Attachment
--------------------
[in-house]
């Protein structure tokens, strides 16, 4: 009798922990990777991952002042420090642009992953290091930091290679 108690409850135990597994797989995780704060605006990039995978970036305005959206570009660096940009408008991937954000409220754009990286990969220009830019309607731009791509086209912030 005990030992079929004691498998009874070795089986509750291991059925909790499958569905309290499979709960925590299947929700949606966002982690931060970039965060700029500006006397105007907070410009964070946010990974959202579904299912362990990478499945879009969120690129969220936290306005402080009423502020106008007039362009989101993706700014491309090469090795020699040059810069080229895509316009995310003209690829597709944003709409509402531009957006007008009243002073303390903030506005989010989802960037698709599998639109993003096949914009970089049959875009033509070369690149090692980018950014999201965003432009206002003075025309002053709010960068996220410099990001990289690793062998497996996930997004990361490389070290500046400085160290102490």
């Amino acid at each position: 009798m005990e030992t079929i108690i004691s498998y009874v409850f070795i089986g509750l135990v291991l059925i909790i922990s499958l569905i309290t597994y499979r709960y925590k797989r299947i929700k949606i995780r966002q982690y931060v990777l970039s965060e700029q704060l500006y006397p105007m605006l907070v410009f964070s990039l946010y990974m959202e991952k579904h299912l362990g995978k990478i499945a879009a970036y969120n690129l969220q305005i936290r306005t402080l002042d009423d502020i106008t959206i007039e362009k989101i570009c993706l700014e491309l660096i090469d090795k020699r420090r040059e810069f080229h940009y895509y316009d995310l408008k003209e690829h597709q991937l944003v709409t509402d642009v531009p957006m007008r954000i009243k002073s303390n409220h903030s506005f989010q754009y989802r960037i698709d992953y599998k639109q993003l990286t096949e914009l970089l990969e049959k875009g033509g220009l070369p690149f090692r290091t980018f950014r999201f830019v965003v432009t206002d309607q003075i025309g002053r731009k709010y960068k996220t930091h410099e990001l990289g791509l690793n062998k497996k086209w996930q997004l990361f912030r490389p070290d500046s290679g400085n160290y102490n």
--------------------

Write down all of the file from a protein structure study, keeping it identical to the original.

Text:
[in-house]
């Protein structure tokens, strides 16, 4: 009798922990990777991952002042420090642009992953290091930091290679 108690409850135990597994797989995780704060605006990039995978970036305005959206570009660096940009408008991937954000409220754009990286990969220009830019309607731009791509086209912030 005990030992079929004691498998009874070795089986509750291991059925909790499958569905309290499979709960925590299947929700949606966002982690931060970039965060700029500006006397105007907070410009964070946010990974959202579904299912362990990478499945879009969120690129969220936290306005402080009423502020106008007039362009989101993706700014491309090469090795020699040059810069080229895509316009995310003209690829597709944003709409509402531009957006007008009243002073303390903030506005989010989802960037698709599998639109993003096949914009970089049959875009033509070369690149090692980018950014999201965003432009206002003075025309002053709010960068996220410099990001990289690793062998497996996930997004990361490389070290500046400085160290102490």
């Amino acid at each position: 009798m005990e030992t079929i108690i004691s498998y009874v409850f070795i089986g509750l135990v291991l059925i909790i922990s499958l569905i309290t597994y499979r709960y925590k797989r299947i929700k949606i995780r966002q982690y931060v990777l970039s965060e700029q704060l500006y006397p105007m605006l907070v410009f964070s990039l946010y990974m959202e991952k579904h299912l362990g995978k990478i499945a879009a970036y969120n690129l969220q305005i936290r306005t402080l002042d009423d502020i106008t959206i007039e362009k989101i570009c993706l700014e491309l660096i090469d090795k020699r420090r040059e810069f080229h940009y895509y316009d995310l408008k003209e690829h597709q991937l944003v709409t509402d642009v531009p957006m007008r954000i009243k002073s303390n409220h903030s506005f989010q754009y989802r960037i698709d992953y599998k639109q993003l990286t096949e914009l970089l990969e049959k875009g033509g220009l070369p690149f090692r290091t980018f950014r999201f830019v965003v432009t206002d309607q003075i025309g002053r731009k709010y960068k996220t930091h410099e990001l990289g791509l690793n062998k497996k086209w996930q997004l990361f912030r490389p070290d500046s290679g400085n160290y102490n």